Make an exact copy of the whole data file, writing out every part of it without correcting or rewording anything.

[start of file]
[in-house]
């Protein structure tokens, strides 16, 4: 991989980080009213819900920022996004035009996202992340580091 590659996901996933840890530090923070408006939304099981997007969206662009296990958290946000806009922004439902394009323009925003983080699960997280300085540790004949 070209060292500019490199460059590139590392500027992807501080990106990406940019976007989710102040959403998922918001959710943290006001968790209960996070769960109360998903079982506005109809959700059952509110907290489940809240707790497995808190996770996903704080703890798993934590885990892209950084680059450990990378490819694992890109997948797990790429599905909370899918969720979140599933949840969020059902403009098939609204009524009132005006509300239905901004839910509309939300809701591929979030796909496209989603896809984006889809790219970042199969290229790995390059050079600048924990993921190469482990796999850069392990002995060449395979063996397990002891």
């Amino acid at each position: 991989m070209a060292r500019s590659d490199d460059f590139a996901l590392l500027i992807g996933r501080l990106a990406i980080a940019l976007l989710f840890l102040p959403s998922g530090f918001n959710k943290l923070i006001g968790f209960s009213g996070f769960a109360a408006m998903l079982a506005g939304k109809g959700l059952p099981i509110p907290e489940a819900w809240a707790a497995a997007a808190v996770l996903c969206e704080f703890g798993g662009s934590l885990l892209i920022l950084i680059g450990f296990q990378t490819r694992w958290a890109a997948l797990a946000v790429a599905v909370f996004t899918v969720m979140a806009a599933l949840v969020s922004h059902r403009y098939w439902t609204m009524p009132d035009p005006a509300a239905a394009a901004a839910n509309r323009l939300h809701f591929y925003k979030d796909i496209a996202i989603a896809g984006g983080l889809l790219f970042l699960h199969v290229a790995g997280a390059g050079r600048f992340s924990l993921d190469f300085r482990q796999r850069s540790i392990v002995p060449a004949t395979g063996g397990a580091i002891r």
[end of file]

[in-house]
């Protein structure tokens, strides 16, 4: 991989980080009213819900920022996004035009996202992340580091 590659996901996933840890530090923070408006939304099981997007969206662009296990958290946000806009922004439902394009323009925003983080699960997280300085540790004949 070209060292500019490199460059590139590392500027992807501080990106990406940019976007989710102040959403998922918001959710943290006001968790209960996070769960109360998903079982506005109809959700059952509110907290489940809240707790497995808190996770996903704080703890798993934590885990892209950084680059450990990378490819694992890109997948797990790429599905909370899918969720979140599933949840969020059902403009098939609204009524009132005006509300239905901004839910509309939300809701591929979030796909496209989603896809984006889809790219970042199969290229790995390059050079600048924990993921190469482990796999850069392990002995060449395979063996397990002891």
């Amino acid at each position: 991989m070209a060292r500019s590659d490199d460059f590139a996901l590392l500027i992807g996933r501080l990106a990406i980080a940019l976007l989710f840890l102040p959403s998922g530090f918001n959710k943290l923070i006001g968790f209960s009213g996070f769960a109360a408006m998903l079982a506005g939304k109809g959700l059952p099981i509110p907290e489940a819900w809240a707790a497995a997007a808190v996770l996903c969206e704080f703890g798993g662009s934590l885990l892209i920022l950084i680059g450990f296990q990378t490819r694992w958290a890109a997948l797990a946000v790429a599905v909370f996004t899918v969720m979140a806009a599933l949840v969020s922004h059902r403009y098939w439902t609204m009524p009132d035009p005006a509300a239905a394009a901004a839910n509309r323009l939300h809701f591929y925003k979030d796909i496209a996202i989603a896809g984006g983080l889809l790219f970042l699960h199969v290229a790995g997280a390059g050079r600048f992340s924990l993921d190469f300085r482990q796999r850069s540790i392990v002995p060449a004949t395979g063996g397990a580091i002891r």